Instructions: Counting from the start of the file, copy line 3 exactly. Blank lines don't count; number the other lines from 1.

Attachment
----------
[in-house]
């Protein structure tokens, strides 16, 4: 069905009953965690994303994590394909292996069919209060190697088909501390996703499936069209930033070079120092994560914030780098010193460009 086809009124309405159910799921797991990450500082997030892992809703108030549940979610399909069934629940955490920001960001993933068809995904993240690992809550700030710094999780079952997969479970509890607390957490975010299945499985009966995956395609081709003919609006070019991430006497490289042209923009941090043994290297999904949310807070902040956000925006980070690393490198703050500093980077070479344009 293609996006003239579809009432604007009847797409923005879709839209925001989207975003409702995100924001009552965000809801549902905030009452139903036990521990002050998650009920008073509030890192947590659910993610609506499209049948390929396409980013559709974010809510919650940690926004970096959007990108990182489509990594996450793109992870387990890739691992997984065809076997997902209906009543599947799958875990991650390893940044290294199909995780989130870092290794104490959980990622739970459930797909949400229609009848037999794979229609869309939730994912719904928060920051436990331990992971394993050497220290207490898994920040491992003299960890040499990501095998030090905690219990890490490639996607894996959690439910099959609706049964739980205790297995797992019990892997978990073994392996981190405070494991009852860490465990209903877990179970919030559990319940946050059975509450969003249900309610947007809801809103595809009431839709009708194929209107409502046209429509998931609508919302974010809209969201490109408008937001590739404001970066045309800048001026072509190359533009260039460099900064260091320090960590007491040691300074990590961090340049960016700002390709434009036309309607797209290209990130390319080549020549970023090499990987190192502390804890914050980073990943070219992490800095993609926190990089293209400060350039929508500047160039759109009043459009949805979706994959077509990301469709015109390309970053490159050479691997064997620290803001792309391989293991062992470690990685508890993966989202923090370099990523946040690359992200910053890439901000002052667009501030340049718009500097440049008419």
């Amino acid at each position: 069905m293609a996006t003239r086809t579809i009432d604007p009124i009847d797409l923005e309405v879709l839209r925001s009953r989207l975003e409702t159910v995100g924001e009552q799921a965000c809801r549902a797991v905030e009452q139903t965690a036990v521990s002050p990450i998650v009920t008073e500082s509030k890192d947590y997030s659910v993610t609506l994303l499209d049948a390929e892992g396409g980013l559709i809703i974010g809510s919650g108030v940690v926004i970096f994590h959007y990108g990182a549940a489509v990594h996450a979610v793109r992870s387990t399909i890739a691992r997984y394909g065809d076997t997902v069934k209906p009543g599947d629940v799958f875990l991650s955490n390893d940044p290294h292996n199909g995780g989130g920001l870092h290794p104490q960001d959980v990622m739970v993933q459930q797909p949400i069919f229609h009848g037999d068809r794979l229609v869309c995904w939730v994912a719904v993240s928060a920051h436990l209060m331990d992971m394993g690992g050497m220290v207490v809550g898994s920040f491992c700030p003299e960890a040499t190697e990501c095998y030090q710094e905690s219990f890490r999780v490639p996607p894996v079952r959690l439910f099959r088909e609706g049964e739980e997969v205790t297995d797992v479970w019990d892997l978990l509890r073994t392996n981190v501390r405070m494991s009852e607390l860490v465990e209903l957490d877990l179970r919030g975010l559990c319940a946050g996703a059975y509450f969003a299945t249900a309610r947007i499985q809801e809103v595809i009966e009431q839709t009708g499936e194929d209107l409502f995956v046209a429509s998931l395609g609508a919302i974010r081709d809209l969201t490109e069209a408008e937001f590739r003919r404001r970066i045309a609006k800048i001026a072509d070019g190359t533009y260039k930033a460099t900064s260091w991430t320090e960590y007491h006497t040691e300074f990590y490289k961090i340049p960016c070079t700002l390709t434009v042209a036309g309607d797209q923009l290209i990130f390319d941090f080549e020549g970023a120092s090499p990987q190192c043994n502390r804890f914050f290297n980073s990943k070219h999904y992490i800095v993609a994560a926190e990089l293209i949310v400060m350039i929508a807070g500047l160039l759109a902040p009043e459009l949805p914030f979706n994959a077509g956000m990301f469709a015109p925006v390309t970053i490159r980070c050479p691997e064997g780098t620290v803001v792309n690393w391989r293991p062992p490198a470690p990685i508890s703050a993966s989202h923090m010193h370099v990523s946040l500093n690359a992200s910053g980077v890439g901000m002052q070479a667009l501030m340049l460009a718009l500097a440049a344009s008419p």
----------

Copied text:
């Amino acid at each position: 069905m293609a996006t003239r086809t579809i009432d604007p009124i009847d797409l923005e309405v879709l839209r925001s009953r989207l975003e409702t159910v995100g924001e009552q799921a965000c809801r549902a797991v905030e009452q139903t965690a036990v521990s002050p990450i998650v009920t008073e500082s509030k890192d947590y997030s659910v993610t609506l994303l499209d049948a390929e892992g396409g980013l559709i809703i974010g809510s919650g108030v940690v926004i970096f994590h959007y990108g990182a549940a489509v990594h996450a979610v793109r992870s387990t399909i890739a691992r997984y394909g065809d076997t997902v069934k209906p009543g599947d629940v799958f875990l991650s955490n390893d940044p290294h292996n199909g995780g989130g920001l870092h290794p104490q960001d959980v990622m739970v993933q459930q797909p949400i069919f229609h009848g037999d068809r794979l229609v869309c995904w939730v994912a719904v993240s928060a920051h436990l209060m331990d992971m394993g690992g050497m220290v207490v809550g898994s920040f491992c700030p003299e960890a040499t190697e990501c095998y030090q710094e905690s219990f890490r999780v490639p996607p894996v079952r959690l439910f099959r088909e609706g049964e739980e997969v205790t297995d797992v479970w019990d892997l978990l509890r073994t392996n981190v501390r405070m494991s009852e607390l860490v465990e209903l957490d877990l179970r919030g975010l559990c319940a946050g996703a059975y509450f969003a299945t249900a309610r947007i499985q809801e809103v595809i009966e009431q839709t009708g499936e194929d209107l409502f995956v046209a429509s998931l395609g609508a919302i974010r081709d809209l969201t490109e069209a408008e937001f590739r003919r404001r970066i045309a609006k800048i001026a072509d070019g190359t533009y260039k930033a460099t900064s260091w991430t320090e960590y007491h006497t040691e300074f990590y490289k961090i340049p960016c070079t700002l390709t434009v042209a036309g309607d797209q923009l290209i990130f390319d941090f080549e020549g970023a120092s090499p990987q190192c043994n502390r804890f914050f290297n980073s990943k070219h999904y992490i800095v993609a994560a926190e990089l293209i949310v400060m350039i929508a807070g500047l160039l759109a902040p009043e459009l949805p914030f979706n994959a077509g956000m990301f469709a015109p925006v390309t970053i490159r980070c050479p691997e064997g780098t620290v803001v792309n690393w391989r293991p062992p490198a470690p990685i508890s703050a993966s989202h923090m010193h370099v990523s946040l500093n690359a992200s910053g980077v890439g901000m002052q070479a667009l501030m340049l460009a718009l500097a440049a344009s008419p």